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Chagos Islands All Party Parliamentary Group: Coordinator's Summary


Thanks as ever are due to the Chagos Islands All-Party Parliamentary Group coordinator David Snoxell for compiling the below summary of the latest meeting of the Group.

The Chagos Islands (BIOT) All-Party Parliamentary Group held its 60th meeting on 25 January. The Group reviewed the PQs and correspondence with ministers since its last meeting on 5 December 2016 and took note of letters from Olivier Bancoult, Chairman of the Chagos Refugee Group (CRG), to the Foreign Secretary and to the BIOT Commissioner concerning resettlement and restoration of the right of abode. The Group reiterated its view that the right of abode should be restored, as it had been in November 2000, especially as the Government had not given any reason why they might be opposed to doing so.

The Group also discussed the latest formulation (FDSC - feasibility, defence, security, cost) for the Government's decision not to proceed with resettlement and concluded that these reasons had been disproved in the 2015 KPMG report, in debates, and the Group's statements and letters to Ministers over the past 8 years. Furthermore the Government had not provided any reasoned arguments for FDSC in their written ministerial statement, letters and Answers to PQs.

Recalling the stated purpose of the APPG, which is to help bring about a resolution of the issues concerning the future of the Chagos Islands and of its exiled inhabitants, Members decided that until this or a future government was willing to try out a pilot resettlement, as recommended by KPMG, the Group should identify incremental ways of strengthening the bonds between the Chagossians and their homeland.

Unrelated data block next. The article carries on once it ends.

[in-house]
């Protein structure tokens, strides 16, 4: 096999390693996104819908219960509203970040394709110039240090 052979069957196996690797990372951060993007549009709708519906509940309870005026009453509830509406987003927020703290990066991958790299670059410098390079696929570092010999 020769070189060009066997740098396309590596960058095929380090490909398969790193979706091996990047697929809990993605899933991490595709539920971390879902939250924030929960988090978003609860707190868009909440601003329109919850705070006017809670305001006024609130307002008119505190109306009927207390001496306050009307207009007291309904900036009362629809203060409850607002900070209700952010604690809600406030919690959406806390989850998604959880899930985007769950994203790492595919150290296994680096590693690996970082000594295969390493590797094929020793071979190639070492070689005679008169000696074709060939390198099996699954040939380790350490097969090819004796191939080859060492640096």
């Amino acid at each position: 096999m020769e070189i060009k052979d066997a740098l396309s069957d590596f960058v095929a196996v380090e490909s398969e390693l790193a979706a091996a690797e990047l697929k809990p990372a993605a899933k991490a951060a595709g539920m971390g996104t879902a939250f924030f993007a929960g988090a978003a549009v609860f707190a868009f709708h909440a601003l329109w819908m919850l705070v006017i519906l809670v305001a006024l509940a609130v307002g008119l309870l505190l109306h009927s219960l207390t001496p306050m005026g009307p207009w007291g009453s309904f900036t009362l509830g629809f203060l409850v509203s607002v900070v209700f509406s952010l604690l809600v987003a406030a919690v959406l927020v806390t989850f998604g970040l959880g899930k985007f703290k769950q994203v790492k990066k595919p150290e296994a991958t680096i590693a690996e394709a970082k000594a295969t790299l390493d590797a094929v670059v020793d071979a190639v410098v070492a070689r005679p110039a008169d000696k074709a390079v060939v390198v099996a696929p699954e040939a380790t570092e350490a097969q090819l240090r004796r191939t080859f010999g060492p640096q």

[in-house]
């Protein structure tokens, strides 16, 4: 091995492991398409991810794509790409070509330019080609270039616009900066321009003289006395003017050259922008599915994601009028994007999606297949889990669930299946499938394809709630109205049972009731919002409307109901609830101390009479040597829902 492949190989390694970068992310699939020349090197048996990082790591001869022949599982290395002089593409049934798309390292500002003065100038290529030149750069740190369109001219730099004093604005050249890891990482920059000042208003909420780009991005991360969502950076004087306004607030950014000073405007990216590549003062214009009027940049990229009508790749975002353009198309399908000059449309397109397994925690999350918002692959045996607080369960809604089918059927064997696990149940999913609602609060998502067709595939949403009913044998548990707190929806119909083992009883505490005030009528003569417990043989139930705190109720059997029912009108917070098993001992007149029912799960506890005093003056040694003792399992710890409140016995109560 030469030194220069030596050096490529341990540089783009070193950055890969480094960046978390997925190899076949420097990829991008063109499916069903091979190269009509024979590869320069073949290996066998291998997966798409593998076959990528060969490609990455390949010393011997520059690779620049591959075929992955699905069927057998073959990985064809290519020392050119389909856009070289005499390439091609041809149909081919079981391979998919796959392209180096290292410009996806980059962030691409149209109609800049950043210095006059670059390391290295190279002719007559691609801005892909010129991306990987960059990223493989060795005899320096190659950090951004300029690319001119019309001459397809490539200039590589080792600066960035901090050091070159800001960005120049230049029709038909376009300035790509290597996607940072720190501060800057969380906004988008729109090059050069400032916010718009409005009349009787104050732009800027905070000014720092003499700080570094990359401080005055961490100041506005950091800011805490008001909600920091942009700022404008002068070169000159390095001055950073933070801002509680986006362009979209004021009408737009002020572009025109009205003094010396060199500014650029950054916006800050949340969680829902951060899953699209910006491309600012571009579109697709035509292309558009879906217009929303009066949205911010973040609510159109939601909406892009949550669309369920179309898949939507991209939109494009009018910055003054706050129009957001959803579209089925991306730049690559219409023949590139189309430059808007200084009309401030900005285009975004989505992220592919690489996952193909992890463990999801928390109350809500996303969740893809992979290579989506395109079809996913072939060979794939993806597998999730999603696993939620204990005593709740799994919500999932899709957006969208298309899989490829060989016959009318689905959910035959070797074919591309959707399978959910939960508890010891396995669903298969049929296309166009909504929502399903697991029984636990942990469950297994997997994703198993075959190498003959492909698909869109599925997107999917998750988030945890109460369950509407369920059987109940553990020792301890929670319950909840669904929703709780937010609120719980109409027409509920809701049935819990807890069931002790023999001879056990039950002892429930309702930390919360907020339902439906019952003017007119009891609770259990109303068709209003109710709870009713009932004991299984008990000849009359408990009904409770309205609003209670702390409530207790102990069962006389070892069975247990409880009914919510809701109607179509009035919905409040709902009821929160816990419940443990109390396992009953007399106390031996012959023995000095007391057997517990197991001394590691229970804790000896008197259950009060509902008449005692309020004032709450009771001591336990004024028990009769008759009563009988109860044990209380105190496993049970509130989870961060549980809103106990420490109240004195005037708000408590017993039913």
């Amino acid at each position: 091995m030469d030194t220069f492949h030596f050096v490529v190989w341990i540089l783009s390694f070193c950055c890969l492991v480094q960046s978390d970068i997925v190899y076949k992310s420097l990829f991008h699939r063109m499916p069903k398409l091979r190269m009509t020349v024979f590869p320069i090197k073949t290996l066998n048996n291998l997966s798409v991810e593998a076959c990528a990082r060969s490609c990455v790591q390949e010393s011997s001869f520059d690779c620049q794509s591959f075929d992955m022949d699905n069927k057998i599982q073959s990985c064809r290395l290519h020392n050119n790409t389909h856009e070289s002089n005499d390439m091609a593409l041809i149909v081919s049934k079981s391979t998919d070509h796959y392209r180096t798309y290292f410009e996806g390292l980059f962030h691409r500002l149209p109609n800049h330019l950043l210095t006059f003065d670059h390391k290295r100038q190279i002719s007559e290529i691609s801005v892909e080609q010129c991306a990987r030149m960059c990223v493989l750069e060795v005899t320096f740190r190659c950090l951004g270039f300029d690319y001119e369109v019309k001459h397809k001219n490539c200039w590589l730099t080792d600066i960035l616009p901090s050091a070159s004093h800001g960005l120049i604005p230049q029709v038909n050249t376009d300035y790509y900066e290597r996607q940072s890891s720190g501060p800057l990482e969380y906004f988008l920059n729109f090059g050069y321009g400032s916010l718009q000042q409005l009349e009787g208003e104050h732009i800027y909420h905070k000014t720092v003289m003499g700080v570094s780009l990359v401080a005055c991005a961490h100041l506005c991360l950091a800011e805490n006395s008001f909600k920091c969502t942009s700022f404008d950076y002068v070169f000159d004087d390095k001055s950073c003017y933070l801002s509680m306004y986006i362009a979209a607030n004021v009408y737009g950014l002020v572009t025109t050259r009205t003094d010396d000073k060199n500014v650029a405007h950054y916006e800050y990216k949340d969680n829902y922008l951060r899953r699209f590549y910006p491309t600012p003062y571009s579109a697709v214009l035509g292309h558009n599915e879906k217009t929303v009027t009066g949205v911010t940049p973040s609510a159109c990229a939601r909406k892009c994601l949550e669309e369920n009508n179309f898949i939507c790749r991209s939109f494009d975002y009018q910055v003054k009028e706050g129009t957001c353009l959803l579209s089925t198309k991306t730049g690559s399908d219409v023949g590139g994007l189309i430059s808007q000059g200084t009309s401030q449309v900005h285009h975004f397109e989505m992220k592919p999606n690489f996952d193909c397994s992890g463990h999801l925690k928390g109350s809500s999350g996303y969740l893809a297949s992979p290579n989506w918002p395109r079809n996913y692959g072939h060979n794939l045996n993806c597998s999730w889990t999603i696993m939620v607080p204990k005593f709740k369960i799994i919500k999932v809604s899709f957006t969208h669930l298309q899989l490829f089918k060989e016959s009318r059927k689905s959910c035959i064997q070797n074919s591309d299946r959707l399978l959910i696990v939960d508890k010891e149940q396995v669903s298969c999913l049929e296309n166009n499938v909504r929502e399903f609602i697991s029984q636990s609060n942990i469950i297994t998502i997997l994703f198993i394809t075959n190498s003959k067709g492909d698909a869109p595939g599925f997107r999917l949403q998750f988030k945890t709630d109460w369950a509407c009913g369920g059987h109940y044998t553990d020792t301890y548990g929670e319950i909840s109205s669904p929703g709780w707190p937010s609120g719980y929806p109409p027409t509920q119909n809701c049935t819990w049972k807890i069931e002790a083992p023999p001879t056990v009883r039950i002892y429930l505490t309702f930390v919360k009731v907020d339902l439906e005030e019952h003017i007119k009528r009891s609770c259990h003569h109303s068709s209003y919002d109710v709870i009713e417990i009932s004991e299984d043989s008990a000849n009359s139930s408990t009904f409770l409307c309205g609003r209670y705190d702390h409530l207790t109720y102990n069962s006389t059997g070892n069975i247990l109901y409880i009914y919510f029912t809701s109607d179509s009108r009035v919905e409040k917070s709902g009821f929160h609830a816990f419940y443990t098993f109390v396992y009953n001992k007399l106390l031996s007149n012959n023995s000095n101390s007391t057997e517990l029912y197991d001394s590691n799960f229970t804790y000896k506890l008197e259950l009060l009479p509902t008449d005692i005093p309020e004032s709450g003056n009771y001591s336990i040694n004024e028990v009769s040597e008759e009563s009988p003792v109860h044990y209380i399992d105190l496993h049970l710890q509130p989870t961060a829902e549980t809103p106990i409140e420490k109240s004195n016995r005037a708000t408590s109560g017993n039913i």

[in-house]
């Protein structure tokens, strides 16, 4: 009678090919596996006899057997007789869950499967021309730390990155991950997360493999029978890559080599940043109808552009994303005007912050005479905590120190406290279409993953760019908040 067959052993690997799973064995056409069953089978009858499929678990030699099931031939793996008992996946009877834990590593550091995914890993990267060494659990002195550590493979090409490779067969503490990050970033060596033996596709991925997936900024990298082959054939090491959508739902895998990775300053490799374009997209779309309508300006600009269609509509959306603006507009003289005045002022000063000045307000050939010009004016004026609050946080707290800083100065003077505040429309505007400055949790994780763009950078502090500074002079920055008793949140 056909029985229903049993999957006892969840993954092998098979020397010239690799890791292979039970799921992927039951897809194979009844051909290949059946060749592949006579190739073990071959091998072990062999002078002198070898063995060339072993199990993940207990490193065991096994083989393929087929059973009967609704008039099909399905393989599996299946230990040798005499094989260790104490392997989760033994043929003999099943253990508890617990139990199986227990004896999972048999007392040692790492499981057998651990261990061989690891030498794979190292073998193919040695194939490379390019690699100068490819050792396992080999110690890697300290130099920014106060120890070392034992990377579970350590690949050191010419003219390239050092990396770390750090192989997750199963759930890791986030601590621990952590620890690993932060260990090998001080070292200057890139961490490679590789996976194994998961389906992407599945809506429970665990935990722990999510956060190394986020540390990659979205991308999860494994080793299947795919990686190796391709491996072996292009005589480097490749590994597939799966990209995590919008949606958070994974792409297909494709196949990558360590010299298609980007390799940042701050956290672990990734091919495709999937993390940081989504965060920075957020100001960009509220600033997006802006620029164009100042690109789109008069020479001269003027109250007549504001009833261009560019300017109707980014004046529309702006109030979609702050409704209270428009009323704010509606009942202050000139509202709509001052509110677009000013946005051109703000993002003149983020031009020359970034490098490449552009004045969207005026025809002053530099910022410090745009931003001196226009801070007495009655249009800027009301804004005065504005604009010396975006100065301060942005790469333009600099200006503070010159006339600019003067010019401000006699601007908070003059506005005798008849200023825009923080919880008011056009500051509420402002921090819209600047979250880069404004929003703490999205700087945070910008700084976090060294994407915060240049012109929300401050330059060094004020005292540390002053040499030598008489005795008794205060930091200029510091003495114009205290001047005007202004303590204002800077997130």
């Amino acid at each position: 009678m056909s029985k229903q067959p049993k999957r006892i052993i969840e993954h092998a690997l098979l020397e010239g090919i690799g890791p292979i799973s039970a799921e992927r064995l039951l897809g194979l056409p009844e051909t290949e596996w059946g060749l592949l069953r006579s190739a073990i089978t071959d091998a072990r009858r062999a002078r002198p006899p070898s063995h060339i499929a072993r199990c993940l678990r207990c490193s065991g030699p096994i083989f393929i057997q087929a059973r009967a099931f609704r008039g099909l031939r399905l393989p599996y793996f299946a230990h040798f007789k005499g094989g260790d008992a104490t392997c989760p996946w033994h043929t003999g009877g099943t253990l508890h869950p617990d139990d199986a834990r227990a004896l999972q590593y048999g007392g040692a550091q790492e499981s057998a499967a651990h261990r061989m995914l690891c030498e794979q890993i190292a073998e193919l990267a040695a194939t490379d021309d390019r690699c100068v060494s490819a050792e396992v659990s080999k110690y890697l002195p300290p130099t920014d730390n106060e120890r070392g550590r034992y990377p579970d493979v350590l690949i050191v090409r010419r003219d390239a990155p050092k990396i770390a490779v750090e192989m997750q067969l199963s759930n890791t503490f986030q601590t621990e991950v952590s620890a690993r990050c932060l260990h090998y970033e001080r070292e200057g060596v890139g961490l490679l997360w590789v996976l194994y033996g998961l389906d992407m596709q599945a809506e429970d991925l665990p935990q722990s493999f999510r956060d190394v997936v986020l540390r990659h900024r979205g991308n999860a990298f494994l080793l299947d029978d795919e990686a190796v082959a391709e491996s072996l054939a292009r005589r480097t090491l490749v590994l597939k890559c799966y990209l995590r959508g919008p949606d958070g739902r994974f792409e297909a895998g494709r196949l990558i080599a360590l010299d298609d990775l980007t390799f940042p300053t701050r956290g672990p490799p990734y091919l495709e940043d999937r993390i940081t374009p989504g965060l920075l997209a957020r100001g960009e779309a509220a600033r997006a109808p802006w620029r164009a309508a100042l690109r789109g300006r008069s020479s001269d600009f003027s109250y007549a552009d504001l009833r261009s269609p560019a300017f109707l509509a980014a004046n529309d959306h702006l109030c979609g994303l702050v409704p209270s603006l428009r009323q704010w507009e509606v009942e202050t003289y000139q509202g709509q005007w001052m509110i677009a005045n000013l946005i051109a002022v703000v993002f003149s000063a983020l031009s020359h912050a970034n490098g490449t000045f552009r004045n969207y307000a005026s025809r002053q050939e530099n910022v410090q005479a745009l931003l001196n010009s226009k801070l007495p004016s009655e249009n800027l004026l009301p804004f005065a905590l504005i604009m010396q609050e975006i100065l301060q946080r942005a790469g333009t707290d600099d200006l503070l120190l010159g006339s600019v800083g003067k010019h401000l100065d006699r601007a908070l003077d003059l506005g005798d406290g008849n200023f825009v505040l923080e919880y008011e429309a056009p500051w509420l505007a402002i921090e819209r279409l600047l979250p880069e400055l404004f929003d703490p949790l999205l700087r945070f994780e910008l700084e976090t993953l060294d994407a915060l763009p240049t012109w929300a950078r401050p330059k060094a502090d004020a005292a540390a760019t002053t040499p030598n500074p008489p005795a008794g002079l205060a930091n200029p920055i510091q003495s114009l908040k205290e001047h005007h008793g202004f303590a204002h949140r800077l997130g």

Employment on the base as contract workers without their families, was not a substitute. Rather Chagossians could live and work on the islands in a variety of capacities such as MPA management, undertaking conservation, monitoring of marine and bird life and environmental changes, services to scientific expeditions, staffing a scientific station and leisure activities for base personnel.

This could, for example, be running boat trips, snorkeling, diving, fishing, providing guides, sports, making handicrafts for sale. Also there was work concerning the history and heritage of the Islanders such as establishing and staffing a heritage centre/museum, restoring ruins and clearing cemeteries. In time this could develop into a small tourism industry for the 4000 staff on the base, some of whom might like to work with Chagossians in a voluntary capacity.

Members felt that would appeal at least to the 41 British personnel stationed there. The Group considered that this would make an ideal programme for the £40m "assistance package" over the next decade and commended these suggestions to Chagossians, the MOD, FCO and DIFID. Clearly the aspiration of the Chagossians was to return but in the meantime such projects would go some way to developing closer links with their homeland, history and heritage.

The Group was informed about the status of the potential judicial review of the Government's decision rejecting resettlement. It agreed that if requested its correspondence and documents should be made available to the Courts given that members felt that the Government's duty of candour should apply equally to the work of the APPG.

Members looked forward to working with the new Government of Mauritius and its High Commissioner in London. They hoped that both governments would work energetically and resume the bilateral talks which the Foreign Secretary and Mauritian PM had agreed in September, in order to reach an accommodation on future management and sovereignty of the islands and on enabling the Chagossians to return to their homeland. It was hoped that this would be concluded before the June deadline for the triggering of the Mauritian draft resolution at the UNGA.

The next meeting of the APPG is on 1 March.

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